Political consultants gathered for a recent meeting in Sacramento debated whether Meg Whitman's personal fortune would matter to voters in this year's governor's race.
They were in complete agreement, however, on one point: Her Democratic rival Jerry Brown will keep bringing it up. In doing so he risks a certain counterpunch: Brown, the Democratic nominee, has enjoyed some of the same advantages of wealth and power for which he criticizes Whitman.
He invested money in a tax shelter and sat on a corporate board. He accepted free memberships to exclusive clubs and a Gold Pass to a less exclusive one, Disneyland. He lives in a $1.8 million house.
Neither of the candidates has released copies of their tax returns, and it's impossible to say just how much they are worth. But as a longtime public figure, Brown has left a trail that provides a picture of his standard of living.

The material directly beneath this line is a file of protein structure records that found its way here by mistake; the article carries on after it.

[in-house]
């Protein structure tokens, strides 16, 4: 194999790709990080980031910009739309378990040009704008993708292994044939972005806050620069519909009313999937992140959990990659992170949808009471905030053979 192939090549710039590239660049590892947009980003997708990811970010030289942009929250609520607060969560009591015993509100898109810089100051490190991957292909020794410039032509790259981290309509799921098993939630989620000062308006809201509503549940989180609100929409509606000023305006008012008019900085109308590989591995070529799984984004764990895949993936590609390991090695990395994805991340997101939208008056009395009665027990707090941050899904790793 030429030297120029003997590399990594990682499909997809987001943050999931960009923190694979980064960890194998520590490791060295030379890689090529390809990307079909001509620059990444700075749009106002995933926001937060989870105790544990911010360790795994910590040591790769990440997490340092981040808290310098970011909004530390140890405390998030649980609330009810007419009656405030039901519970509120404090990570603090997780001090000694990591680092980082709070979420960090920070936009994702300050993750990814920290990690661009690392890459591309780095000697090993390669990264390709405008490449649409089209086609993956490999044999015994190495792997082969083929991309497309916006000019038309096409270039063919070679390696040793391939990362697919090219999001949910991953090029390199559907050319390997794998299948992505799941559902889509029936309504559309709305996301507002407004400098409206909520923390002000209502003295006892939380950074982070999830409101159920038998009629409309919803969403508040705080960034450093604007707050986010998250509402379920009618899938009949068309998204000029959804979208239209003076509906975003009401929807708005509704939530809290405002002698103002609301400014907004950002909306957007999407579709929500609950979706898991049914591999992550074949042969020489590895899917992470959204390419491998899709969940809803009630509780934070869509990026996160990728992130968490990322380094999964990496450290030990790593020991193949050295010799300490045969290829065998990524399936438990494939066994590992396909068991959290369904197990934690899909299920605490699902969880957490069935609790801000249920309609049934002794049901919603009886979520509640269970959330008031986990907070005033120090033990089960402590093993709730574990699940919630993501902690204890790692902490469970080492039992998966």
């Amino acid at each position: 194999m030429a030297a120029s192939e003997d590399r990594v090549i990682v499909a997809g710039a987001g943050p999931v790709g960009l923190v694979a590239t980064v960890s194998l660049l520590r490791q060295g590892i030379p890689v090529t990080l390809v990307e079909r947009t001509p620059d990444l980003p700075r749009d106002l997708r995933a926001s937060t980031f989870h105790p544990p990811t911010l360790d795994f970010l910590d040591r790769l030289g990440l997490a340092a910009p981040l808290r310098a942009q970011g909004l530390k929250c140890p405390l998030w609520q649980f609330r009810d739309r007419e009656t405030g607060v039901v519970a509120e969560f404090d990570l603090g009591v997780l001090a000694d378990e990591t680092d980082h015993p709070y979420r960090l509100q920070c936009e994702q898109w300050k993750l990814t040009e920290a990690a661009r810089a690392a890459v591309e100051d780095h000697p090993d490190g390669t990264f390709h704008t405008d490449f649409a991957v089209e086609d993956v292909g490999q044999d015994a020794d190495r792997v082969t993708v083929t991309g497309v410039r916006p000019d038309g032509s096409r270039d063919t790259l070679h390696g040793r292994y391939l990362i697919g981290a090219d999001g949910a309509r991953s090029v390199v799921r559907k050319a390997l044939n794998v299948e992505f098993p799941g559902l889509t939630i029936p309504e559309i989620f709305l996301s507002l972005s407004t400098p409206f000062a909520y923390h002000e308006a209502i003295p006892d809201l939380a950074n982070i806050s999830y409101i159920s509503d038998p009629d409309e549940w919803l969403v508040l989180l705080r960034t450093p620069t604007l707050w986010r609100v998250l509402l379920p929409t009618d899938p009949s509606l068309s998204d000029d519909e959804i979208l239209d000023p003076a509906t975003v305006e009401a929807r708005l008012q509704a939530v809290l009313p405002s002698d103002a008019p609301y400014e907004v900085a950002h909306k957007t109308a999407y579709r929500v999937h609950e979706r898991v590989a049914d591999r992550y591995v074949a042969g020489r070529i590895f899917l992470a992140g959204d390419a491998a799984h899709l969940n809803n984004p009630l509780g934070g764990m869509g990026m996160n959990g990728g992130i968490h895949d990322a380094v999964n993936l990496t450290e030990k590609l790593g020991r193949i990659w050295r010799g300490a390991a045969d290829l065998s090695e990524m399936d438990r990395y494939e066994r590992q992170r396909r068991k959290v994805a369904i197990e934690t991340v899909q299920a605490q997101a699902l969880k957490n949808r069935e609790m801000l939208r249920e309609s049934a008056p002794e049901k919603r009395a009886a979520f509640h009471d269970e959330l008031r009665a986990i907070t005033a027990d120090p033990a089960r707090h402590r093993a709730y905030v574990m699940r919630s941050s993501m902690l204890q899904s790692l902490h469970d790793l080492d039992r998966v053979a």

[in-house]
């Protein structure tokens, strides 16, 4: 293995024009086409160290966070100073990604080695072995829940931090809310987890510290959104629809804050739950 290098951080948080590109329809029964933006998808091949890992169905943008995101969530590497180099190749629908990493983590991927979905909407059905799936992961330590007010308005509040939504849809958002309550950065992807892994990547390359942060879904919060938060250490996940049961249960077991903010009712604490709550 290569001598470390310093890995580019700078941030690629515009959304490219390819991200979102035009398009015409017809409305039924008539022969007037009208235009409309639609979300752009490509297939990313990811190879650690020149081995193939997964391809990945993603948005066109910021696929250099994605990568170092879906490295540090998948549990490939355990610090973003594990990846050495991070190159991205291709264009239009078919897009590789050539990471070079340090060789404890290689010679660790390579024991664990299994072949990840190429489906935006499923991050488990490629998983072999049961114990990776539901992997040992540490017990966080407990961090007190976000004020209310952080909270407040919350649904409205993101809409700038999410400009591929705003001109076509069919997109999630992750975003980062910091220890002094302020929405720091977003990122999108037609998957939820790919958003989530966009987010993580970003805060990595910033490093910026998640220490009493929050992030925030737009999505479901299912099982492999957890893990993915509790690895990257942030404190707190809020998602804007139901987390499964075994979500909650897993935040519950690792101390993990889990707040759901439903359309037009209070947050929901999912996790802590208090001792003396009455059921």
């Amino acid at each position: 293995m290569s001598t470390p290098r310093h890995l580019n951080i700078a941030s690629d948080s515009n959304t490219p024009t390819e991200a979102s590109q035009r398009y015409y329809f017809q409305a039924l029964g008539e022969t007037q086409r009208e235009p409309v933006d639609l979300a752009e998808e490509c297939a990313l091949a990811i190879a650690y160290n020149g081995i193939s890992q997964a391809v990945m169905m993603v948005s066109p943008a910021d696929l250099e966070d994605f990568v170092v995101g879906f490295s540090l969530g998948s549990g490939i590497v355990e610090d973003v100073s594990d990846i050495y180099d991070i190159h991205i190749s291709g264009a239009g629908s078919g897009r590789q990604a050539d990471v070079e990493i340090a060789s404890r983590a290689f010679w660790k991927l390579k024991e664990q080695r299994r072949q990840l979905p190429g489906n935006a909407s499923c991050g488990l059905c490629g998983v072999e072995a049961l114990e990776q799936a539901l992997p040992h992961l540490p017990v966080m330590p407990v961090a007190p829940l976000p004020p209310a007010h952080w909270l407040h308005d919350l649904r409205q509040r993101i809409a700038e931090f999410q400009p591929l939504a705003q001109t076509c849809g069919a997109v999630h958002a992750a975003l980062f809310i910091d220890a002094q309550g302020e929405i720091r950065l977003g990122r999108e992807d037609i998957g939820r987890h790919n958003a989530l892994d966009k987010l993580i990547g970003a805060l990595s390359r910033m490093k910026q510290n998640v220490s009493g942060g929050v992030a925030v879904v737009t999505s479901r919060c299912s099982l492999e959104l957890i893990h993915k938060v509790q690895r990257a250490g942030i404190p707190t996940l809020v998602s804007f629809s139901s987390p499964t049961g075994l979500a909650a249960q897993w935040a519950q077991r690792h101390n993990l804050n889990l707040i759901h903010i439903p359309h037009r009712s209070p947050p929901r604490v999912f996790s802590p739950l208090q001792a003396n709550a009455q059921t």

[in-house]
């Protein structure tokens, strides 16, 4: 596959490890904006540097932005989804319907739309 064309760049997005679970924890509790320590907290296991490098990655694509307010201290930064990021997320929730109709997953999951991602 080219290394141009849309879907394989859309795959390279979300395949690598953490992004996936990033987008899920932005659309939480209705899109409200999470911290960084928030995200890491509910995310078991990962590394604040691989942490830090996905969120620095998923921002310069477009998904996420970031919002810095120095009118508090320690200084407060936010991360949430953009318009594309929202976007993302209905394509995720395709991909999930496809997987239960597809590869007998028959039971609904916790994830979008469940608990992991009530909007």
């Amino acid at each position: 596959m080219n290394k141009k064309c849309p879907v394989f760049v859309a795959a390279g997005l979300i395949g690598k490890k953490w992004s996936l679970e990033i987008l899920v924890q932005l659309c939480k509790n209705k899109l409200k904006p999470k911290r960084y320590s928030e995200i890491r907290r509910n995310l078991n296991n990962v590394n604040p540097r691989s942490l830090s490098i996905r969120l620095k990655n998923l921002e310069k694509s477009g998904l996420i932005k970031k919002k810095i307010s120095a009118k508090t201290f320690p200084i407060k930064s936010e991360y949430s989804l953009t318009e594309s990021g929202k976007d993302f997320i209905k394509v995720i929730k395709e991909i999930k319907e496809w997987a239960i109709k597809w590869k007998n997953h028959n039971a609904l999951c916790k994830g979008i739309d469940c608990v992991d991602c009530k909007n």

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Although he's clearly not in Whitman's financial league, the average Californian would consider him wealthy. "Jerry Brown did not grow up in a little log cabin," Claremont McKenna College government professor Jack Pitney said.
At a recent meeting of the American Association of Political Consultants at the Sheraton Grand Hotel, the moderator of the morning's first panel joked that Brown "apparently couldn't afford a bus ticket to send a staffer over here from Oakland," instead introducing former Clinton administration spokesman Chris Lehane.
Lehane, with the pro-Brown group Level the Playing Field 2010, said voters' anti-incumbent sentiment this year is a reflection of a broader, anti-establishment mood. In such an environment, he said, "coming from corporate America is the equivalent of being an obscene word."
Whitman, the former eBay CEO, is a billionaire. Lehane suggested Brown exploit it.
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